I'm not sure what the right approach is for Mastodon. Making the link preview fetcher respect robots.txt (Issue 21738) would be a good start. [1] Longer term I think including link previews when composing a post and handling abuse with defederation seems like it should work as well as the rest of Mastodon's abuse handling.


[1] Wouldn't that just add an extra request and increase the load on sites even more? No: everyone builds sites to make serving robots.txt very cheaply. Serving HTML, however, often involves scripting languages, DB lookups, and other slow operations.

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NEFFA Should Allow Small Children

When I was little we would go to the NEFFA festival every year. I loved seeing the dancing: contra dance, international, dance performances. I loved listening to the music: bands, performances, hallway jamming. I loved eating the cake the Lithuanian booth would sell. My cousins would come up from Philadelphia, and it was one of my favorite weekends of the year.

Those early experiences at NEFFA got me into an activity and a community that has been a huge part of my life ever since. I've been a dancer, musician, caller, and helped organize a dance series and weekend. I've been bringing my kids with me when I go early to set up for the dance and when I travel to play dances elsewhere, and I'm glad they're getting to enjoy something that's been so important to me.

Which is why I was so disappointed to learn that the first in-person NEFFA since 2019 has chosen a covid policy that excludes small children.

Regrettably, out of concern for everyone's safety, children who for whatever reason are unable to remain appropriately masked as described above, including those two years of age or younger, are not permitted to attend this year's Festival.

When I described this policy to my cousin their response was "I guess that means we won't be able to go this year." I think this will likely be a common response among families with small children, and an unfortunate one.

How seriously organizers and individuals should be trying to limit covid spread is something there's a lot of disagreement on, mostly tracing back to different interpretations of the limited amount we know about the long-term impacts of getting sick. If the NEFFA organizers want to put on a very covid-cautious event that's not something I think people should give them grief over, and I'd rather see an in-person NEFFA for part of the community than no in-person event at all. But while if the precautions under which they were able to hold the event were uniformly strict I could see excluding people to young to mask, they aren't uniformly strict:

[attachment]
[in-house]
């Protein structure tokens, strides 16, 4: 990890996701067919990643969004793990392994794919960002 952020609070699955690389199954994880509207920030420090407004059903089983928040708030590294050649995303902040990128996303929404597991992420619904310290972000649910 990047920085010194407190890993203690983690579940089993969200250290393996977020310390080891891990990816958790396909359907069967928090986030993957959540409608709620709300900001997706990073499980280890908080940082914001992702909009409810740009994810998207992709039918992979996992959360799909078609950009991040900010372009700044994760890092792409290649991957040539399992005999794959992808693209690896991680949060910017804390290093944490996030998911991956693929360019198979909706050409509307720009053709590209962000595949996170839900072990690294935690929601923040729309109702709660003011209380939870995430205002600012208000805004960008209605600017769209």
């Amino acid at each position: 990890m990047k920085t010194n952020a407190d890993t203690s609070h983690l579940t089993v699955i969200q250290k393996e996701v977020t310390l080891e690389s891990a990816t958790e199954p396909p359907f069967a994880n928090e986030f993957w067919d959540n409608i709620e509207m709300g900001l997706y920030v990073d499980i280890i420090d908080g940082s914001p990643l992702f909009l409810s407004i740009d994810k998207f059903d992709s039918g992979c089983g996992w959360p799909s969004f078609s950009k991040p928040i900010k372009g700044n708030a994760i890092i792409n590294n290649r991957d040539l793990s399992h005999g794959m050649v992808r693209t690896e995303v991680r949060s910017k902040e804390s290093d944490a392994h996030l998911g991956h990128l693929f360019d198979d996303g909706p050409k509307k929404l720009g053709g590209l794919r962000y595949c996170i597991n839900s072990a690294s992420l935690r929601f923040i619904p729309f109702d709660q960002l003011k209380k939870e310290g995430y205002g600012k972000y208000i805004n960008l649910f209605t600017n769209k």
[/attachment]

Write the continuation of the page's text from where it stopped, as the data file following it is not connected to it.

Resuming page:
• There will be indoor dining, people eating and talking with masks off.

  • Wind instruments are (likely—there's a case-by-case component) allowed with same-day testing.

  • Despite rapid tests now being cheap and widely available, they don't require them.

  • They have an exception process for adults who are unable to be vaccinated for medical reasons.

I don't think these policy choices are terrible, but I also don't see how they're compatible with a view that small children are too risky to allow. I would like to encourage the NEFFA organizers to rethink their decisions here, and figure out whether there's a way to include them safely. For example, allowing them to attend with same-day rapid testing, perhaps combined with distancing restrictions, like no baby-in-carrier contra dancing?

Putting on a festival like NEFFA is a massive amount of work, and it's impressive that NEFFA has managed this while continuing to be an all-volunteer organization. There are a huge number of decisions involved in putting on an event of this scale, especially while organizing the first one in four years and at a new venue, and I don't expect I'm going to agree with every single one. Still, I think the effect this has on who can attend the festival is large enough and uneven enough that more discussion and consideration are needed.